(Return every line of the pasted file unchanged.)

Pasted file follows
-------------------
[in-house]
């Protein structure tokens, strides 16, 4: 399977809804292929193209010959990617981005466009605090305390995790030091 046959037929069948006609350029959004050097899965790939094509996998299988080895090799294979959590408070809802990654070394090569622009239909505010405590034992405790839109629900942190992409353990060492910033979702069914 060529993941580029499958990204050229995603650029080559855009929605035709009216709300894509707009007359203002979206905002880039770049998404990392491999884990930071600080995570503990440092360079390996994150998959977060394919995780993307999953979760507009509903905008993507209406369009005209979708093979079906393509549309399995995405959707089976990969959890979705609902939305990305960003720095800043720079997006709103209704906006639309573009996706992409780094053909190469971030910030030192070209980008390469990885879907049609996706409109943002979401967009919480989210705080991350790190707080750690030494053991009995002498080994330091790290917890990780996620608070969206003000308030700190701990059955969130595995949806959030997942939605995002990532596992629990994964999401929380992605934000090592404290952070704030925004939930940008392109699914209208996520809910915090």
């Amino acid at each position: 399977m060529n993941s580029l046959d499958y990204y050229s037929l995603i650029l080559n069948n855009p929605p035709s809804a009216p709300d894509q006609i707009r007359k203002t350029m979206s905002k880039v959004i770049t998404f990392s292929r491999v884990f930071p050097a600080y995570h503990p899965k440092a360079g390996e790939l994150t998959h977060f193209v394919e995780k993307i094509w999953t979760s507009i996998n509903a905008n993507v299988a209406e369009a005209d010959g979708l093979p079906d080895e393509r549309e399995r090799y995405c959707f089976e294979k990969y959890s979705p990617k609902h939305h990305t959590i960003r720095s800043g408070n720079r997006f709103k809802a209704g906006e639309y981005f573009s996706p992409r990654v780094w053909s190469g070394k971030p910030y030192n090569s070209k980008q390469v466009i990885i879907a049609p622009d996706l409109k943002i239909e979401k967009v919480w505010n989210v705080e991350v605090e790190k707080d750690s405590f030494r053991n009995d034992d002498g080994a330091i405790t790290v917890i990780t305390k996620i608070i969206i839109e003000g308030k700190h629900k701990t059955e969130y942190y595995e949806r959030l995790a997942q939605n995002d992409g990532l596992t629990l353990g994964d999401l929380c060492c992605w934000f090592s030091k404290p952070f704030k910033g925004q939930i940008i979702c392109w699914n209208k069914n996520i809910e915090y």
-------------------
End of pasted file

[in-house]
């Protein structure tokens, strides 16, 4: 399977809804292929193209010959990617981005466009605090305390995790030091 046959037929069948006609350029959004050097899965790939094509996998299988080895090799294979959590408070809802990654070394090569622009239909505010405590034992405790839109629900942190992409353990060492910033979702069914 060529993941580029499958990204050229995603650029080559855009929605035709009216709300894509707009007359203002979206905002880039770049998404990392491999884990930071600080995570503990440092360079390996994150998959977060394919995780993307999953979760507009509903905008993507209406369009005209979708093979079906393509549309399995995405959707089976990969959890979705609902939305990305960003720095800043720079997006709103209704906006639309573009996706992409780094053909190469971030910030030192070209980008390469990885879907049609996706409109943002979401967009919480989210705080991350790190707080750690030494053991009995002498080994330091790290917890990780996620608070969206003000308030700190701990059955969130595995949806959030997942939605995002990532596992629990994964999401929380992605934000090592404290952070704030925004939930940008392109699914209208996520809910915090």
């Amino acid at each position: 399977m060529n993941s580029l046959d499958y990204y050229s037929l995603i650029l080559n069948n855009p929605p035709s809804a009216p709300d894509q006609i707009r007359k203002t350029m979206s905002k880039v959004i770049t998404f990392s292929r491999v884990f930071p050097a600080y995570h503990p899965k440092a360079g390996e790939l994150t998959h977060f193209v394919e995780k993307i094509w999953t979760s507009i996998n509903a905008n993507v299988a209406e369009a005209d010959g979708l093979p079906d080895e393509r549309e399995r090799y995405c959707f089976e294979k990969y959890s979705p990617k609902h939305h990305t959590i960003r720095s800043g408070n720079r997006f709103k809802a209704g906006e639309y981005f573009s996706p992409r990654v780094w053909s190469g070394k971030p910030y030192n090569s070209k980008q390469v466009i990885i879907a049609p622009d996706l409109k943002i239909e979401k967009v919480w505010n989210v705080e991350v605090e790190k707080d750690s405590f030494r053991n009995d034992d002498g080994a330091i405790t790290v917890i990780t305390k996620i608070i969206i839109e003000g308030k700190h629900k701990t059955e969130y942190y595995e949806r959030l995790a997942q939605n995002d992409g990532l596992t629990l353990g994964d999401l929380c060492c992605w934000f090592s030091k404290p952070f704030k910033g925004q939930i940008i979702c392109w699914n209208k069914n996520i809910e915090y």